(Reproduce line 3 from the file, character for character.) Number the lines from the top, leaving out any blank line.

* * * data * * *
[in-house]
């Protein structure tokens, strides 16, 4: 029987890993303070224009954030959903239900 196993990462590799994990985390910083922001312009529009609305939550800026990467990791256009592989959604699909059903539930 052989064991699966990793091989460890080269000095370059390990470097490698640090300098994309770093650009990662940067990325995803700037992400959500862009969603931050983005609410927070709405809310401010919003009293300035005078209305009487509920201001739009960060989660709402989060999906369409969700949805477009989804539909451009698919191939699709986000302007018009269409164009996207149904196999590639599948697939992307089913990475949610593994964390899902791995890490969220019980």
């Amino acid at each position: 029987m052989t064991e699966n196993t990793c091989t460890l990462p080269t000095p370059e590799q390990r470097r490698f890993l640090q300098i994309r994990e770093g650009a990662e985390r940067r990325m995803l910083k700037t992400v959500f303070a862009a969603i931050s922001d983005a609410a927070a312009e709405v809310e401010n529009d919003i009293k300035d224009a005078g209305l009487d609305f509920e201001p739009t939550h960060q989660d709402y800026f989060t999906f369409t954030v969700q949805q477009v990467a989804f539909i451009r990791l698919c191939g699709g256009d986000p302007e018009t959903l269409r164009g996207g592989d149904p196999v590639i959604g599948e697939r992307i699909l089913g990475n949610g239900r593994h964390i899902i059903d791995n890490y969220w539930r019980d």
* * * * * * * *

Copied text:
């Amino acid at each position: 029987m052989t064991e699966n196993t990793c091989t460890l990462p080269t000095p370059e590799q390990r470097r490698f890993l640090q300098i994309r994990e770093g650009a990662e985390r940067r990325m995803l910083k700037t992400v959500f303070a862009a969603i931050s922001d983005a609410a927070a312009e709405v809310e401010n529009d919003i009293k300035d224009a005078g209305l009487d609305f509920e201001p739009t939550h960060q989660d709402y800026f989060t999906f369409t954030v969700q949805q477009v990467a989804f539909i451009r990791l698919c191939g699709g256009d986000p302007e018009t959903l269409r164009g996207g592989d149904p196999v590639i959604g599948e697939r992307i699909l089913g990475n949610g239900r593994h964390i899902i059903d791995n890490y969220w539930r019980d």